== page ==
The theoretical frameworks discussed above each bring tools for thinking critically about disability in physics. Social models of disability focus on structural inequities rather than interrogating students for “what is wrong with you?” (Table II, below). However, physics has aligned itself strongly with the “objectivity, reason, and mind” half of the binary discussed by Keller. That stance is friendly to the medicalization of disability discussed in crip theory (Egner 2016), because it neatly partitions disability as a phenomenon to be studied in isolation from the surroundings using familiar reductionist approaches. In fighting this cultural inertia, we may draw on some of the same arguments in favor of diversity in science that have already been made for gender and race. These arguments include the idea that science is underserved if large sections of its talent pool are excluded (Tilghman 2003). This is true, but it is logic that critical race theory might recognize as interest convergence—that things must improve for Black students, or students with disabilities, because that will better serve a White, able-bodied majority. In using these rhetorical framings for scientist peers or funding agencies, we must not lose sight of justice-based goals, even if we voice them less to those audiences.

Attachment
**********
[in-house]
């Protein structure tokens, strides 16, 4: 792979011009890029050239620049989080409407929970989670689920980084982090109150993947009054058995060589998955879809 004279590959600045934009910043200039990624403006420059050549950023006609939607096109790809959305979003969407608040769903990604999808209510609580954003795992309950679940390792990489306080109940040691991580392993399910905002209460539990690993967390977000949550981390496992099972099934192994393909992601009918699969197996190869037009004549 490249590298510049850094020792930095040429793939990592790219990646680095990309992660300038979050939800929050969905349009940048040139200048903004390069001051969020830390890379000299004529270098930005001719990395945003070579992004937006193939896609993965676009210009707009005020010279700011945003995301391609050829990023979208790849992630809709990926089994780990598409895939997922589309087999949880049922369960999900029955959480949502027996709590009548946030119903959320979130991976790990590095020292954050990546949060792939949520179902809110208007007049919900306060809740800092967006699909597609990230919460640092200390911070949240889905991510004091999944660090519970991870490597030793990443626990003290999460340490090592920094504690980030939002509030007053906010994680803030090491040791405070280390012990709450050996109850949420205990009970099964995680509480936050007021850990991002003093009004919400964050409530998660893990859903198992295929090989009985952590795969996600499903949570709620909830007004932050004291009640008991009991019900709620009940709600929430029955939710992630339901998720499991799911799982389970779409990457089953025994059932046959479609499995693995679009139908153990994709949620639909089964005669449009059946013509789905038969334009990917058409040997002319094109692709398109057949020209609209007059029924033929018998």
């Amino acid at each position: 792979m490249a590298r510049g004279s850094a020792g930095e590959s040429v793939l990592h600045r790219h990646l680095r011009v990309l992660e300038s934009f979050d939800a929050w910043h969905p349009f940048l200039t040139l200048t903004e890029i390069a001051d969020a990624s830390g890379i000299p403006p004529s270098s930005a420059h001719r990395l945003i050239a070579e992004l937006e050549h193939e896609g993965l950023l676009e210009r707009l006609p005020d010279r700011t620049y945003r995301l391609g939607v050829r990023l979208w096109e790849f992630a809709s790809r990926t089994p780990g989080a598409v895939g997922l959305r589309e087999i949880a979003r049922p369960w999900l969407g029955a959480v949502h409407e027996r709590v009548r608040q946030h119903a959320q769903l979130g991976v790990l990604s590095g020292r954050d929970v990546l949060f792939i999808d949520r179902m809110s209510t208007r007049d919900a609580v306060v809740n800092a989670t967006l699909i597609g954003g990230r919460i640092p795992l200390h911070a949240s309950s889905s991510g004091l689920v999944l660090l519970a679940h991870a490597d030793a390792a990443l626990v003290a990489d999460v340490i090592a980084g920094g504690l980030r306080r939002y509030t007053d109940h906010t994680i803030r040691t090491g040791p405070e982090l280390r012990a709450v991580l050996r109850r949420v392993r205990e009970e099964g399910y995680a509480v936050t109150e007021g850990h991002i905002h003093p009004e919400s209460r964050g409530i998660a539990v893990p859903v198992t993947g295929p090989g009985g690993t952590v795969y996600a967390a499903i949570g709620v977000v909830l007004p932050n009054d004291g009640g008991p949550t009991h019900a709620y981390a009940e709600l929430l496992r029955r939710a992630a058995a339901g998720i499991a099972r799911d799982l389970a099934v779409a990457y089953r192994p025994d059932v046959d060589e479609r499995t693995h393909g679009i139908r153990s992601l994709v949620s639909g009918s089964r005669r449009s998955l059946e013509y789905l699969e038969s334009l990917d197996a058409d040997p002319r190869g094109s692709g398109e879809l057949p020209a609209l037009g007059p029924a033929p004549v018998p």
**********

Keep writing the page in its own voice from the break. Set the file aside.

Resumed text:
DisCrit and crip theory can teach us about the intersections of disability with other facets of identity. These may be institutional (in terms of how people are categorized or “accommodated”), or play out in how people are recognized or treated by peers. The lessons from this work are bittersweet: it teaches us to see new kinds of injustice, but also to celebrate the complexity of human lives that cannot be contained (Star 1991).

8.5.2 Reflecting on Methods